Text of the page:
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Comment: Re: The only way MS gets more apps in their store (Score 1) 192

by JDG1980 (#48398535) Attached to: Visual Studio 2015 Supports CLANG and Android (Emulator Included)

The problem though is going to be corporate customers. The ones with thousands of desktop systems that do pay. Big corps tend to be conservative about IT upgrades, and by giving Windows away MS would be sacrificing that revenue stream. They're probably reluctant to do that.

Of course, they could just drop the price of the Home Edition (or whatever they're calling it today) to zero and charge for the Pro one. But then they need to make the home edition good enough to be useful, but not so good that business would be happy using it. That's not compromise that's worked well for them in the past.

Actually, it's quite straightforward: the Pro edition can join domains, while the Home edition can't. This by itself will work quite well as a differentiator. Big businesses aren't going to give up Active Directory and Group Policy to save a few bucks on license fees, while home uisers (and some small businesses) won't give a damn.

Comment: Awesome (Score 2) 525

by JDG1980 (#48374219) Attached to: Microsoft To Open Source<nobr> <wbr></nobr>.NET and Take It Cross-Platform

This is very good news. ASP.NET is a great web development platform, far superior to the atrocious hack that is PHP. The only reason so far why PHP has predominated is licensing costs: until now, you needed a Windows Server to do ASP.NET properly (or else resort to unsupported hacks like Mono), whereas PHP is free. Now that the playing field is about to become more level, hopefully it will be the beginning of the end for PHP.

Comment: Re:Tempting (Score 1) 181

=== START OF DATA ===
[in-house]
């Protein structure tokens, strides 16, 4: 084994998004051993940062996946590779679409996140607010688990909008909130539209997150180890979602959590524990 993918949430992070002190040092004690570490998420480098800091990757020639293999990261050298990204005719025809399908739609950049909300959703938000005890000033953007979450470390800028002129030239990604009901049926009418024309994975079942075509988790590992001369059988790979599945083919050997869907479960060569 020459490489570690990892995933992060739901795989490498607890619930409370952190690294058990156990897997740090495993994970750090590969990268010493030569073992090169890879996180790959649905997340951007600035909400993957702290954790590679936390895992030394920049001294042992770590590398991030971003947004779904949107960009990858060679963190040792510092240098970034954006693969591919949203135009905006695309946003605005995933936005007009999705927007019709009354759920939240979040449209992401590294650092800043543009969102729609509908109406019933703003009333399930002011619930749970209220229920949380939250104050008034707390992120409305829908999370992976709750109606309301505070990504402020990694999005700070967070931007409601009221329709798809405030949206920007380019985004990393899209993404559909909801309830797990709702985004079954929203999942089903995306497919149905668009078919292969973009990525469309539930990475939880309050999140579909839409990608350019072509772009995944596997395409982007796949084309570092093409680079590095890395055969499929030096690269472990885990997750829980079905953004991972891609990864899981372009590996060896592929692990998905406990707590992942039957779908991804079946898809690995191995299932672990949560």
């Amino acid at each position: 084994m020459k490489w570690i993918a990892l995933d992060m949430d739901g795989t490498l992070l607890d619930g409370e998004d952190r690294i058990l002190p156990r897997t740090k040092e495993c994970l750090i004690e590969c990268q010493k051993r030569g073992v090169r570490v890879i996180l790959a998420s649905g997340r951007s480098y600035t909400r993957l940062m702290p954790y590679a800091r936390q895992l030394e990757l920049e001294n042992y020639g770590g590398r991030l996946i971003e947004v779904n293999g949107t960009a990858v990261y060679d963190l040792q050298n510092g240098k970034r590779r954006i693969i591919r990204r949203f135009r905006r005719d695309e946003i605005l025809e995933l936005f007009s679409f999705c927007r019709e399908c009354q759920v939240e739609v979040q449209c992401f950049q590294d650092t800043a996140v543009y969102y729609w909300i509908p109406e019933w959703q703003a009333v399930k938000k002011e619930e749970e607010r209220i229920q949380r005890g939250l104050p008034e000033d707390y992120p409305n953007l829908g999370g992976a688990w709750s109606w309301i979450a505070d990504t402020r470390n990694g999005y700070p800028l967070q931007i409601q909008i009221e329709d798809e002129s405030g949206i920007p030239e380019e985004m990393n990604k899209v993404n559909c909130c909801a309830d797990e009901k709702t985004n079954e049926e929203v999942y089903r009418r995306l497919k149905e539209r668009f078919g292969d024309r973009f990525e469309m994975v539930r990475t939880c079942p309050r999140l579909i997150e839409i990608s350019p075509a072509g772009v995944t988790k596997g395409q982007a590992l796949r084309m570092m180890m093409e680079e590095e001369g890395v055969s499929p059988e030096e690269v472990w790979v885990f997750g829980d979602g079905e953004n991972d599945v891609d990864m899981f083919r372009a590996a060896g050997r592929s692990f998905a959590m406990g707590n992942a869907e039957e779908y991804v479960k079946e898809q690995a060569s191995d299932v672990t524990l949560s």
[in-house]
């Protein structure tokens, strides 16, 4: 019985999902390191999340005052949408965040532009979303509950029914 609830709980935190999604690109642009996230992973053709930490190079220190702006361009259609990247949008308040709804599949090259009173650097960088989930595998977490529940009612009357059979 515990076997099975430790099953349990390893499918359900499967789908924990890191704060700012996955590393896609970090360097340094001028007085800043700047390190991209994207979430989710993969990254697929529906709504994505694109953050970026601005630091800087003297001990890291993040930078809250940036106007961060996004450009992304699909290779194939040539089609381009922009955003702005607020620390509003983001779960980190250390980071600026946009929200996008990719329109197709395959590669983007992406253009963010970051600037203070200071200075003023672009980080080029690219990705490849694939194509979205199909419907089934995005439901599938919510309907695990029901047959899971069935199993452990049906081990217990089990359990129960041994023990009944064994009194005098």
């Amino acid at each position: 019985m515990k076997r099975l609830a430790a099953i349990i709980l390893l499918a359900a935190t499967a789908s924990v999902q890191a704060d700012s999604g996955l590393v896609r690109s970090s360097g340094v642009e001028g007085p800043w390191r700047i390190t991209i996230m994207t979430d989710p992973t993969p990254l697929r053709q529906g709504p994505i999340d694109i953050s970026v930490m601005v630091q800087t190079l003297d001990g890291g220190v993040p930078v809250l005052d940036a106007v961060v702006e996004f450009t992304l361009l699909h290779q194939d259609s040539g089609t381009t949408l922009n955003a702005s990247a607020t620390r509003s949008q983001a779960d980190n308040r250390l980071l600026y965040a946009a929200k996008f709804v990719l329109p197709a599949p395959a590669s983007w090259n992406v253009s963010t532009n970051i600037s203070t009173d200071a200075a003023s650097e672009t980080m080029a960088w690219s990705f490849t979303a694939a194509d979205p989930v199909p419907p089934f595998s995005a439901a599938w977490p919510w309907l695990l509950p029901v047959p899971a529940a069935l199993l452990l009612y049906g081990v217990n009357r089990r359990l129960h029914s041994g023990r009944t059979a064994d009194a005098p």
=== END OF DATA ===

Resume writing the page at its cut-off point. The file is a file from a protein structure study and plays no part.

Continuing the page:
by JDG1980 (#48363941) Attached to: Multi-Process Comes To Firefox Nightly, 64-bit Firefox For Windows 'Soon'

Would a 'friendly community' welcome a new boss who supported banning inter-racial marriage? No, and the oh but it's just a personal view nonsense wouldn't fly there either.

What you're overlooking is that Proposition 8 passed. You're not talking about blacklisting people for views way outside the Overton Window. You're talking about blacklisting people for taking part in an active political controversy where you don't like their position.

Comment: Re:Okay then (Score 2) 99

by JDG1980 (#48331129) Attached to: Home Depot Says Hackers Grabbed 53 Million Email Addresses

According to an Oct. 1, 2013, report prepared for Home Depot by consultant FishNet Security, the retailer left its computers vulnerable by switching off Symantecâ(TM)s Network Threat Protection (NTP) firewall in favor of one packaged with Windows.

No enterprise installation should ever be relying on individual client firewall software for network security. At best, that should be a second line of defense. It is the job of the perimeter firewall to handle these kind of threats.

Comment: Re:Getting trolled (Score 1) 716

by JDG1980 (#48330255) Attached to: Bounties vs. Extreme Internet Harassment

A week from now if someone does follow through on the threats is it still a joke? Seriously, sometimes threats do get carried out.

When was the last time an Internet threat by a stranger was actually carried out in meatspace?

Note that I'm not including cases where the victim already knew the perpetrator in the real world and the threat just happened to take place on an online service, nor am I counting instances where the entire crime took place online, such as DoS attacks or stealing personal information. I'm talking about some guy on the Internet making a threat of committing violence against someone they don't already have a personal real-life acquaintance with, and then actually carrying it out. Has this ever happened? If not, why shouldn't all such threats be disregarded as meaningless and empty?

Comment: Re:Getting trolled (Score 2) 716

by JDG1980 (#48330189) Attached to: Bounties vs. Extreme Internet Harassment

Death threats are illegal, they don't become legal because they're On The Internet any more than an old technology should become patentable because it's done On The Internet.